There have been several developments in the past month with regard to the development of treatments for Duchenne MD. This includes two “firsts” for Duchenne MD – the first successful phase 3 clinical trial and the first New Drug Application to the US regulatory authorities (the FDA). In addition, a clinical trial of a gene therapy approach to boost muscle growth has started.
Idebenone slows respiratory decline
The results of a phase 3 clinical trial of idebenone (also known as Raxone or Catena) were published in the journal The Lancet on 2 May 2015. Swiss pharmaceutical company Santhera conducted the trial which involved 64 boys with Duchenne MD between the ages of 10 and 18. Most of the participants were wheelchair users.
The results showed that idebenone was able to significantly slow the decline in breathing ability. Peak expiratory flow – the ability to breathe out – was measured using a peak flow meter, a small, hand-held device. Over the course of the one-year study the peak expiratory flow of those taking idebenone declined by three percent on average, compared with nine percent decline in those taking a placebo. In addition, the number of patients reporting upper respiratory tract infections was lower in the idebenone group. Strikingly, 45 percent of the boys on idebenone had no decline in peak expiratory flow over the course of the study, compared to 24 percent of those on placebo. These results have led to the study being hailed “the first ever successful phase 3 trial in DMD.”
Importantly, treatment with idebenone was safe and well tolerated. The only side-effect, experienced by some of the boys, was transient and mild diarrhoea, a known side effect of idebenone. Additional analysis of the results from the trial showed that boys under the age of 14 had a slightly better response to treatment, indicating that early treatment might be beneficial.
The positive results of this trial are good news because respiratory failure is a major problem for boys and young men with Duchenne MD as they get older; leading to reliance on ventilators and shortened life expectancy. Currently the only treatment known to delay the onset of respiratory problems is corticosteroids, but not everybody with Duchenne MD responds to steroids to the same extent and often the side-effects are intolerable, so idebenone may offer an alternative. Although patients taking steroids were not included in this trial, it is thought that idebenone may also benefit them and it could be taken at the same time.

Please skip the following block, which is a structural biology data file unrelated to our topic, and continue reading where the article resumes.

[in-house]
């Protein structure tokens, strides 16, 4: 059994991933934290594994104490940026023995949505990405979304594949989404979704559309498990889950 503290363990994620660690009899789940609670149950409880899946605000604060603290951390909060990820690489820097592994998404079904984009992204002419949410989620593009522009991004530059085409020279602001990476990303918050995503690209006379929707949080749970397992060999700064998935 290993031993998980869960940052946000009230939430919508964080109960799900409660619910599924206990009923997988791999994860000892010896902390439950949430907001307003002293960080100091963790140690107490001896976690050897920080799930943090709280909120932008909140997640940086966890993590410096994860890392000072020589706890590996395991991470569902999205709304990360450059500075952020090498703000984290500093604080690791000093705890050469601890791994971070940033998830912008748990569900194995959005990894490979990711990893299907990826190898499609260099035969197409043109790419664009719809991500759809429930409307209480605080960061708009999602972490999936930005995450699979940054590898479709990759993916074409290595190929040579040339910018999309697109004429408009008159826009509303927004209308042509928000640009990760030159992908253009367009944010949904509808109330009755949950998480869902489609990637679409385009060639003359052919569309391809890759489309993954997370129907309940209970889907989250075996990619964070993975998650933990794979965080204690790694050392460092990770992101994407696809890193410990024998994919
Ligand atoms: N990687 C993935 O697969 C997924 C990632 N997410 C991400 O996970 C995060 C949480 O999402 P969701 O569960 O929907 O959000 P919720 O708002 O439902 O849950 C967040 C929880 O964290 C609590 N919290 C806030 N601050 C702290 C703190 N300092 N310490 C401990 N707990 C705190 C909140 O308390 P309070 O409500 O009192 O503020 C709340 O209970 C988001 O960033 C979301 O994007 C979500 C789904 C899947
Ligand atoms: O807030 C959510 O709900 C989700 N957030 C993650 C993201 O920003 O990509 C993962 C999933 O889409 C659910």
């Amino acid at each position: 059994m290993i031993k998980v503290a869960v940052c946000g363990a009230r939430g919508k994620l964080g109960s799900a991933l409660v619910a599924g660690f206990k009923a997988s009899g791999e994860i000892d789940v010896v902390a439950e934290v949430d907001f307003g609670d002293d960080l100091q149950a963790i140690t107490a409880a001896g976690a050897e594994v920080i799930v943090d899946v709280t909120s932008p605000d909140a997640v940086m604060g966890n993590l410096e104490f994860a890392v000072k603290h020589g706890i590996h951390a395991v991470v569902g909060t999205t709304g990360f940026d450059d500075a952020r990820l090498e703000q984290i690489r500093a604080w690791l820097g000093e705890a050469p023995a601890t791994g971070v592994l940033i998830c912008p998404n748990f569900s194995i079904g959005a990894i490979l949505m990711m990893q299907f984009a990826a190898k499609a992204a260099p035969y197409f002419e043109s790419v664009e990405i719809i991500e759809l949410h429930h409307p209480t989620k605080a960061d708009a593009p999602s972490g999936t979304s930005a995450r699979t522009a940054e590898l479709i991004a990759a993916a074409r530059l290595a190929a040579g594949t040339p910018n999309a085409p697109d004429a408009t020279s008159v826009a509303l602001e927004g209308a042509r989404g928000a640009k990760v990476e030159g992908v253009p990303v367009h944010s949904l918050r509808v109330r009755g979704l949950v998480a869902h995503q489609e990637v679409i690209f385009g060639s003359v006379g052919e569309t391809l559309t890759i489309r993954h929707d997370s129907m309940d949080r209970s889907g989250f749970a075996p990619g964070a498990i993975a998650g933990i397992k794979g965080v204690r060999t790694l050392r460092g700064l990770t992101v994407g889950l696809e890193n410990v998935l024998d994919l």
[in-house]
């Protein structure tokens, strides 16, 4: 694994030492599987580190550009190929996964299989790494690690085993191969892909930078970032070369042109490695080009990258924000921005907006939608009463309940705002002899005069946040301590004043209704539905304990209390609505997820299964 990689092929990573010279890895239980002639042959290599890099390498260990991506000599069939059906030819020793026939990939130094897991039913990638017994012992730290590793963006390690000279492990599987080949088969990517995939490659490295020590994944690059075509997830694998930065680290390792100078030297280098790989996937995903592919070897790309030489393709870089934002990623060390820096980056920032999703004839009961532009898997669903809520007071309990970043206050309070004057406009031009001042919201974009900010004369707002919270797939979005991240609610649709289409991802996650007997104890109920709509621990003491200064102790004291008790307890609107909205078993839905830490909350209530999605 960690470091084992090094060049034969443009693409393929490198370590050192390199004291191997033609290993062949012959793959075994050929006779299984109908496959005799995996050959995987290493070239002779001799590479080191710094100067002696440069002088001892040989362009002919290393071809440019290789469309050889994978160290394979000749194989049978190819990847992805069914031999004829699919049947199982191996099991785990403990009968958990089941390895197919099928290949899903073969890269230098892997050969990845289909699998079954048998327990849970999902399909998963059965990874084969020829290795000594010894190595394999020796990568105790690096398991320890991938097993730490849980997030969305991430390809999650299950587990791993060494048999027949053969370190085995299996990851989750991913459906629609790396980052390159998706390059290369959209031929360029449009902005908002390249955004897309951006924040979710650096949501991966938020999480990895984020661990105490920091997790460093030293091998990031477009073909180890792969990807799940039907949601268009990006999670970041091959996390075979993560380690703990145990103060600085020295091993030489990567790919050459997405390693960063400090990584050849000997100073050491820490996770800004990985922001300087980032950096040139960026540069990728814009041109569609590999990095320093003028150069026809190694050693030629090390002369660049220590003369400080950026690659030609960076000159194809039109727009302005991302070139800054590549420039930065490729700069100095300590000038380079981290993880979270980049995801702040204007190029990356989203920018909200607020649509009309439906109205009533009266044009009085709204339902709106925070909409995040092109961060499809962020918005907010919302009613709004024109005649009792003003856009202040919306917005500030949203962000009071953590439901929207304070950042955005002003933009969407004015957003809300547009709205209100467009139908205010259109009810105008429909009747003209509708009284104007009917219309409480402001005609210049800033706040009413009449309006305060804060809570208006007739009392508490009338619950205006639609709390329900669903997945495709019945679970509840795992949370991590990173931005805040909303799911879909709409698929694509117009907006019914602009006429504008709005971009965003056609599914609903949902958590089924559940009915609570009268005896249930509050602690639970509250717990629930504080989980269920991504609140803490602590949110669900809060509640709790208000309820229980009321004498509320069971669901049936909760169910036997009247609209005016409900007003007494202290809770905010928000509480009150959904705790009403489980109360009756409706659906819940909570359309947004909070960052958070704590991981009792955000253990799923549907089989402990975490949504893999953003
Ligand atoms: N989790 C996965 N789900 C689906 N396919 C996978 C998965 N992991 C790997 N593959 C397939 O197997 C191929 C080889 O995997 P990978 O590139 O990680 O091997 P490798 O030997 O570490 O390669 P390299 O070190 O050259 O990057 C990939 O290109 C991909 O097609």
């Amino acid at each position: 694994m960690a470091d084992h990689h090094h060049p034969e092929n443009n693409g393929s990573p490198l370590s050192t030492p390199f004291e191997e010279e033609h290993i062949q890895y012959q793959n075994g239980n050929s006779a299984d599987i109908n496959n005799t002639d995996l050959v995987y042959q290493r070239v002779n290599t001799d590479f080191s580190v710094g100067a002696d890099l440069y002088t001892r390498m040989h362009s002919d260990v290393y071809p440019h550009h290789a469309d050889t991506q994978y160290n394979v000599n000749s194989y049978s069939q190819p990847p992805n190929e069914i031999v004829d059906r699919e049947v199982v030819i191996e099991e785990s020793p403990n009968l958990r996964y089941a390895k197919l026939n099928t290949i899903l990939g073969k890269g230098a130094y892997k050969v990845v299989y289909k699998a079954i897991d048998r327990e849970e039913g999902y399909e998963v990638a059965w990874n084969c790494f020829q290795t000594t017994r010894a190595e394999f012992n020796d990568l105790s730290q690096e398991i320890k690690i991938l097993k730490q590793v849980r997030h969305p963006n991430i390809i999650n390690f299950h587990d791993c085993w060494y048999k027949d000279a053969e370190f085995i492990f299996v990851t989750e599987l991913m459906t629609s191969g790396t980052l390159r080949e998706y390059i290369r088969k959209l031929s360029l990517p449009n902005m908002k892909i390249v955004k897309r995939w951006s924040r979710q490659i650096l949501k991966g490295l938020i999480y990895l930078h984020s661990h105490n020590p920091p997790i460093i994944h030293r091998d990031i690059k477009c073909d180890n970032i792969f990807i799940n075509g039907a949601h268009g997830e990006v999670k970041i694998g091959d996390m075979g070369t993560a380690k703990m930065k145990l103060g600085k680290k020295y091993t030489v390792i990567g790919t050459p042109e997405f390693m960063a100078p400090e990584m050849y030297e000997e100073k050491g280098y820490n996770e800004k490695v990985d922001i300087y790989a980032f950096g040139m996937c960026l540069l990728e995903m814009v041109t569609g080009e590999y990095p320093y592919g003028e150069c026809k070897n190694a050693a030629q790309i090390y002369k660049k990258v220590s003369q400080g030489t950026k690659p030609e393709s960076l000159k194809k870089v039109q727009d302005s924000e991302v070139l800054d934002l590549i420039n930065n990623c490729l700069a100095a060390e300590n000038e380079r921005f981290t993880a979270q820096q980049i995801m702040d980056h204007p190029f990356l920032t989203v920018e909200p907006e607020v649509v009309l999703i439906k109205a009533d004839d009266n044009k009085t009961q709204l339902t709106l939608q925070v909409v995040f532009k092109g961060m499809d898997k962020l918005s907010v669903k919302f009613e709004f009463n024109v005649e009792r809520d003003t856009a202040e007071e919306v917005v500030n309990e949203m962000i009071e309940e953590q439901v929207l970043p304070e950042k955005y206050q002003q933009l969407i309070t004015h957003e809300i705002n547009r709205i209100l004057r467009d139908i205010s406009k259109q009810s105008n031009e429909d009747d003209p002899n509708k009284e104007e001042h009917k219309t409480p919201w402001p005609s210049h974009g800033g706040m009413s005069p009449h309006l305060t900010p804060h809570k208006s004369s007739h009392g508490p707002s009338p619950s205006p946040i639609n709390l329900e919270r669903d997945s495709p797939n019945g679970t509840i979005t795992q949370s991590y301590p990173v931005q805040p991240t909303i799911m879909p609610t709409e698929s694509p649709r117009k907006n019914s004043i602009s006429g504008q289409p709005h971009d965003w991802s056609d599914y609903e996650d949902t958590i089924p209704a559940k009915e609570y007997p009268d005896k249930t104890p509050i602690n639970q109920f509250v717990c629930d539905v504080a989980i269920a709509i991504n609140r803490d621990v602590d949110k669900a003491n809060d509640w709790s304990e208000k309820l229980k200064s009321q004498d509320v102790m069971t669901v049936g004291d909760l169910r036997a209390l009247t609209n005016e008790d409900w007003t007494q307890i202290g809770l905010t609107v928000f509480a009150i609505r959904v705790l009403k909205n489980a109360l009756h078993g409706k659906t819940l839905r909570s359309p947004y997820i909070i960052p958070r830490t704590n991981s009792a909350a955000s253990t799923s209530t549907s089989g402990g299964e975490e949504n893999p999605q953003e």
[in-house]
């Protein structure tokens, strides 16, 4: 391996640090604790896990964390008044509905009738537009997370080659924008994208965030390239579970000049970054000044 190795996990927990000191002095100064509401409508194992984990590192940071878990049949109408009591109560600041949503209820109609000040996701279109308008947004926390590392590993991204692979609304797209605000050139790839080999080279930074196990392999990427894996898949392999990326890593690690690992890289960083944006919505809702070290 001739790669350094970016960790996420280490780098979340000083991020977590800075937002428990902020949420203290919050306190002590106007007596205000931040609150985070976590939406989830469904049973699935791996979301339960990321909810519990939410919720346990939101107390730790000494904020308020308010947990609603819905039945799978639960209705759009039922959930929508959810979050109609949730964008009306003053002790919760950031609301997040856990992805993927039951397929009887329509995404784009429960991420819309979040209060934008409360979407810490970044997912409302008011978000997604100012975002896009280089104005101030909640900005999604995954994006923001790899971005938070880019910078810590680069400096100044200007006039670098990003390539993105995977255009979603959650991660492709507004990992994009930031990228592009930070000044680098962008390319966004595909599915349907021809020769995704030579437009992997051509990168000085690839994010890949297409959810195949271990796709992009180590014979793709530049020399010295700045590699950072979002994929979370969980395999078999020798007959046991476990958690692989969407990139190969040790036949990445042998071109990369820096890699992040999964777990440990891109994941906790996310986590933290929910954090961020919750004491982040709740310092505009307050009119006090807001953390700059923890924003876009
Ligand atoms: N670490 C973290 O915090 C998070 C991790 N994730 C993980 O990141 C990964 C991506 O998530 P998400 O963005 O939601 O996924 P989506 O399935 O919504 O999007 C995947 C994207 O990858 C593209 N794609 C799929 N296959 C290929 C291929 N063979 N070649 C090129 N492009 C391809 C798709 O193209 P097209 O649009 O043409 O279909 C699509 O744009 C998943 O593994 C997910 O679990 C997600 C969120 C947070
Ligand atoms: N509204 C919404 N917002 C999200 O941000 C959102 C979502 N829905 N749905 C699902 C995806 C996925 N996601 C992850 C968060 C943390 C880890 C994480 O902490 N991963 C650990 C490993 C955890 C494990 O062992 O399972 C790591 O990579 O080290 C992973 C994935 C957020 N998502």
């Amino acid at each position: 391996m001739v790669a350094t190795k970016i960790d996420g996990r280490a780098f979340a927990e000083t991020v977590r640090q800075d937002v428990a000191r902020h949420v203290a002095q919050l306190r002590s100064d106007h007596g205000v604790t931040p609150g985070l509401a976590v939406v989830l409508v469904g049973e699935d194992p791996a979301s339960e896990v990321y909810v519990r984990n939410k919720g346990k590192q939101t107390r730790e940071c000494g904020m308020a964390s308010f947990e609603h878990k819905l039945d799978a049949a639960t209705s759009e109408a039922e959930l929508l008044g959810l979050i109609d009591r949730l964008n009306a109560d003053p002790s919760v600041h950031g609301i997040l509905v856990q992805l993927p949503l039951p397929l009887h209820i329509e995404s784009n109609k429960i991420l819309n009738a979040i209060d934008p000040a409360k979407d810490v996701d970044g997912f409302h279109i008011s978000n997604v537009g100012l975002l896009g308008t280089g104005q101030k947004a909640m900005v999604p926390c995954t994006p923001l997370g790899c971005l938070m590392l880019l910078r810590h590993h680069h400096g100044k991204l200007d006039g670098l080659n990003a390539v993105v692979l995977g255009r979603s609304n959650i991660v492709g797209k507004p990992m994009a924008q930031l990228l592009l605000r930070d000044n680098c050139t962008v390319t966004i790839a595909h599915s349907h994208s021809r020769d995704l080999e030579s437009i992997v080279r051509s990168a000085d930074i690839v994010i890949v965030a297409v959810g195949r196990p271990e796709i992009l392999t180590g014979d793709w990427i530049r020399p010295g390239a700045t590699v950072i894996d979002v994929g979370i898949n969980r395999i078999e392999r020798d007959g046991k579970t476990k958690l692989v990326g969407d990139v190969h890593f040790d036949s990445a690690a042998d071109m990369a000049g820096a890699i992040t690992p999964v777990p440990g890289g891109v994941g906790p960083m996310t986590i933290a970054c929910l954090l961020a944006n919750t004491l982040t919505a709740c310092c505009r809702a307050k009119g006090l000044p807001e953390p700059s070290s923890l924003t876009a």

Santhera is engaging in talks with drug regulators regarding the licensing of this medicine and applications for its regulatory approval are anticipated in the near future.
BioMarin takes drisapersen forward
In November last year US pharmaceutical company BioMarin bought Dutch biotech company Prosensa and has taken over development of their panel of exon skipping drugs. This includes the most advanced drug drisapersen which is designed to skip exon 51 in the dystrophin gene, which has the potential to treat approximately 13 percent of boys with Duchenne MD.
It was announced on 27 April 2015 that BioMarin had completed the application to the Food and Drug Administration (FDA) in the US for regulatory approval of drisapersen. This is the first submission to the FDA for a DMD drug. Prosensa started the FDA submission process in October. BioMarin also intends to submit an application to the European Medicines Agency in mid 2015. A separate application will be required to the Australian Therapeutic Drugs Administration before drisapersen would become available here.
On 14 April 2015 BioMarin announced that all boys with Duchenne MD who previously participated in the Prosensa drisapersen trials will have the opportunity to enroll in an extension trial and receive more doses of the drug. This includes two trial sites in Australia – Sydney and Melbourne. Prosensa started the redosing program in September last year in the US and was gradually rolling out the program to European countries.
Follistatin gene therapy trial starts
Another strategy for the development of a treatment for MD is to boost muscle growth. One way to do this is to interfere with the mechanisms naturally present in the muscle that put the “brakes” on muscle growth so that muscles remain within the normal size range. The “brakes” are a protein called myostatin and blocking this protein could result in increased muscle growth and strength.
Researchers in the USA are aiming to inhibit myostatin using a form of gene therapy. It involves increasing levels of a protein called follistatin which is a natural inhibitor of myostatin. A harmless virus is used to deliver the follistatin gene inside muscle cells and these instructions are used to make the follistatin protein.
The results of a phase 1 trial of this gene therapy involving six Becker MD patients were published in January and on the back of these positive results, funding was secured to start another trial in boys with Duchenne MD. On April 9 it was announced that the first boy with Duchenne MD received the gene therapy. The trial will involve 6 boys who will receive the gene therapy by intramuscular injection.
- The MDA Duchenne MD factsheet contains more information about the condition, including a research summary
- More information on steroids for Duchenne MD
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Uploaded 5 May 2015